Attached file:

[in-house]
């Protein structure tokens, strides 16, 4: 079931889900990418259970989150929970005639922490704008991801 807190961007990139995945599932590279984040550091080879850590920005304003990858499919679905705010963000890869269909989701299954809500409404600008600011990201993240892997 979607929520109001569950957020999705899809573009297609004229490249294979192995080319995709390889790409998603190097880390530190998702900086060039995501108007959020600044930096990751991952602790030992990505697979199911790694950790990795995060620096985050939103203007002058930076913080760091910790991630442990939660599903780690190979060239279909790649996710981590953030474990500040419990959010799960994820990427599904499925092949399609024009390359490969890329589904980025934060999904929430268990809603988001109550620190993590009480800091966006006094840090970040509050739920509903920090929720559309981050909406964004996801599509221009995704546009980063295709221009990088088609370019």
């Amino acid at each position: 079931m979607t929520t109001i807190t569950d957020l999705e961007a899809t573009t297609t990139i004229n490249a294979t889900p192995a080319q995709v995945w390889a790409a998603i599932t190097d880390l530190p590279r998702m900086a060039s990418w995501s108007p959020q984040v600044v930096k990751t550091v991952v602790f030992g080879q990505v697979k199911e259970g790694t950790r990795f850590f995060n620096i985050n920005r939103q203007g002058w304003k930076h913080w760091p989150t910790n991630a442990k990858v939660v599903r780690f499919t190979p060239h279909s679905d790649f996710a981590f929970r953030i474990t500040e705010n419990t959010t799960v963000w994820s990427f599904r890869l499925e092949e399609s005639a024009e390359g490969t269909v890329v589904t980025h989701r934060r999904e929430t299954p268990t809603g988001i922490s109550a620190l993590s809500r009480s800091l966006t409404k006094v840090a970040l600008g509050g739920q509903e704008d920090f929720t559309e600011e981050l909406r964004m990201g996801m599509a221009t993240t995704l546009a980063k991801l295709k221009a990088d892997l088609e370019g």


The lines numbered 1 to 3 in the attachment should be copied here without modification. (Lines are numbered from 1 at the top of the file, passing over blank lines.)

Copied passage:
[in-house]
């Protein structure tokens, strides 16, 4: 079931889900990418259970989150929970005639922490704008991801 807190961007990139995945599932590279984040550091080879850590920005304003990858499919679905705010963000890869269909989701299954809500409404600008600011990201993240892997 979607929520109001569950957020999705899809573009297609004229490249294979192995080319995709390889790409998603190097880390530190998702900086060039995501108007959020600044930096990751991952602790030992990505697979199911790694950790990795995060620096985050939103203007002058930076913080760091910790991630442990939660599903780690190979060239279909790649996710981590953030474990500040419990959010799960994820990427599904499925092949399609024009390359490969890329589904980025934060999904929430268990809603988001109550620190993590009480800091966006006094840090970040509050739920509903920090929720559309981050909406964004996801599509221009995704546009980063295709221009990088088609370019």
């Amino acid at each position: 079931m979607t929520t109001i807190t569950d957020l999705e961007a899809t573009t297609t990139i004229n490249a294979t889900p192995a080319q995709v995945w390889a790409a998603i599932t190097d880390l530190p590279r998702m900086a060039s990418w995501s108007p959020q984040v600044v930096k990751t550091v991952v602790f030992g080879q990505v697979k199911e259970g790694t950790r990795f850590f995060n620096i985050n920005r939103q203007g002058w304003k930076h913080w760091p989150t910790n991630a442990k990858v939660v599903r780690f499919t190979p060239h279909s679905d790649f996710a981590f929970r953030i474990t500040e705010n419990t959010t799960v963000w994820s990427f599904r890869l499925e092949e399609s005639a024009e390359g490969t269909v890329v589904t980025h989701r934060r999904e929430t299954p268990t809603g988001i922490s109550a620190l993590s809500r009480s800091l966006t409404k006094v840090a970040l600008g509050g739920q509903e704008d920090f929720t559309e600011e981050l909406r964004m990201g996801m599509a221009t993240t995704l546009a980063k991801l295709k221009a990088d892997l088609e370019g």